Writers had aptly described, I felt after traveling on Indian trains, Indian Railways as the lifeline of India that is like a traveling theater festival that stages contrasting dramas every hour or so with even more and diverse characters who have their own unique story to tell via their different body languages and other forms of communication. A friend of mine from Jharkhand didn’t believe me when I recently told her that there are no trains in Nepal (apart from a relic that runs between Janakpur-Jayanagar (India)) covering only a few kilometers on the Nepali side. She replied: “I can’t imagine a life without trains. How do you live without them yar?”

Unlike America or Europe, India will cease to exist if its railway system that carries a sea of humanity everyday becomes dysfunctional. My feeling is that effectively disrupting and completely damaging the Indian railway network will have the same impact that the fall of a nuclear bomb in Delhi or Madras might create.

I experienced a “wow” moment last week when I entered a crowded general compartment of a train that was going to Madhurai, Tamilnadu via Alleppey, Kerala. That 11-hour journey turned out to be partly adventurous, partly torturous. The train arrived on time in Alleppey, famous for backwater boating, but with all general dibbas filled to their capacity and far beyond. It was impossible to board the train from the last compartment (general dibbas are either at the front or the rear end of the train and one need not reserve a seat to travel in those). Then we ran towards the front one. We reached the door only to see a massive crowd inside. It was a do or die situation because missing the train meant you would be stranded for the whole night there. I jumped over a man’s leg and forced myself inside like a hammer. It worked. I paved a small but crucial way for my travel mates. Once inside the dibba, the struggle to find place for our legs began.

There were all sorts of people. A couple with their infant child quietly sleeping in the seat. Migrant workers heading to Trivandrum. Families getting back home apparently after not getting a sleeper class ticket. It was a collage of people of many colors, backgrounds, purposes and destinations. Most of them got off at Trivandrum from where we got seats to sit. It was indeed a huge relief to our knees as we were badly feeling them.

Even though I lived so near to India and grew up hearing so many things about its cultural, social and political aspects, it was a kind of shock to me when I saw an Indian railway platform last October in Gorakhpur. Thousands of people were simply lying down, just like that, on the concrete floor inside the platform and outside, below the open sky. I had never seen such a scene before. They were waiting for the next train to come. Apart from the sea the only thing I missed about India after returning to Nepal were the trains. Railways are, I feel, the best thing to have happened to India under the British raj. From the toy train of Darjeeling to the faster one like Rajdhani Express, the trains awed me.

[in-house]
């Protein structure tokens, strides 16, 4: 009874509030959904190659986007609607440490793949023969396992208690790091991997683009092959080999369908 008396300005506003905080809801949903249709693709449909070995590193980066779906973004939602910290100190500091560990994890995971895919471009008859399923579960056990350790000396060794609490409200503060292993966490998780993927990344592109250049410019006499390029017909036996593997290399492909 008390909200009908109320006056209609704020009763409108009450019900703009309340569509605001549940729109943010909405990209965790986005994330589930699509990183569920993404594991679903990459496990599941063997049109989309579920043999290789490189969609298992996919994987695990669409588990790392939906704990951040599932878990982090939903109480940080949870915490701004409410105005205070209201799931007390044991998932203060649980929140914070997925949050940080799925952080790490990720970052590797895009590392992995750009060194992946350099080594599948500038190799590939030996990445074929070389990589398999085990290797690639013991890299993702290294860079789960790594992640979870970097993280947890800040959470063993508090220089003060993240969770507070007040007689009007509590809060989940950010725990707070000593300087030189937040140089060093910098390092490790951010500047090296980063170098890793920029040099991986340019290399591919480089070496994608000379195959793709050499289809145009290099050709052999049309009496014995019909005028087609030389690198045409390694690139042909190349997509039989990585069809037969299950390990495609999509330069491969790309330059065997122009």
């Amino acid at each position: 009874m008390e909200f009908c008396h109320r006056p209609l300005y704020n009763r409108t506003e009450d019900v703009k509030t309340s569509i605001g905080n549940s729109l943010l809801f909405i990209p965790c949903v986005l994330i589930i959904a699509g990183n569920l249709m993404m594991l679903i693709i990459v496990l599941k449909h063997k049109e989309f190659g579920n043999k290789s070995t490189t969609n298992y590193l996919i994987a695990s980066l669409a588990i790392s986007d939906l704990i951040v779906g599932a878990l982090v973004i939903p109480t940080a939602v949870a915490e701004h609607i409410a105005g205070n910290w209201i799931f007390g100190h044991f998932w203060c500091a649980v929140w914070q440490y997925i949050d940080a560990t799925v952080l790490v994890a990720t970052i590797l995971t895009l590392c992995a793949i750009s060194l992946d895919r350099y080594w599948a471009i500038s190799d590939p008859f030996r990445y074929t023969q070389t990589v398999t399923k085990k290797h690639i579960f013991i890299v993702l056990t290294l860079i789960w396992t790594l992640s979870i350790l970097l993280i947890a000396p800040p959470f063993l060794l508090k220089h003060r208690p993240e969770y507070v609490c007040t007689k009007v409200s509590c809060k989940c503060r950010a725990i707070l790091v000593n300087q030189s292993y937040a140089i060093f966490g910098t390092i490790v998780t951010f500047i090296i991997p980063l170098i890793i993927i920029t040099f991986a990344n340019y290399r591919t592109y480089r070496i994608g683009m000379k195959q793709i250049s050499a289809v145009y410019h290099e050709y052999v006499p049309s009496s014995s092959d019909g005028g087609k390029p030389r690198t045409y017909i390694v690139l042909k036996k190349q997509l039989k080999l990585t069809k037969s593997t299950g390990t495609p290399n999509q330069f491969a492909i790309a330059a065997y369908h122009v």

The way people travel in them, the chaotic, pathetic, and at the same time entertaining and lively atmosphere inside a general dibba, the manner in which the passengers eat food inside, fill in their bottles from drinking water from public taps at the platforms so hurriedly fearing that the train might leave them behind, the way they talk with each other and with fellow (and strangers) passengers, behave, even sleep and freshen themselves, and the way sellers literally somersault to penetrate the crowd inside the dibba to sell eatables to the passengers. It’s all amazing! A real cultural shock that is not comparable even to the one that I got in a Washington DC strip bar a few years ago.

Then there is Delhi Metro, another form of rail transportation in the city of Delhi, the multi-billion dollar project that is still in the making which is arguably better than what they have in DC and New York. Traveling in the Metro makes me believe, even though the Delhi metro is not a piece of Indian innovation, what Thomas Friedman argues in his book The World Is Flat in the context of competitive advantage that India has in engineering and technical education thanks to the famed IITs: that the days of America in terms of innovation are going to be over soon. Of course, it will be a long time before we see that happen in real life.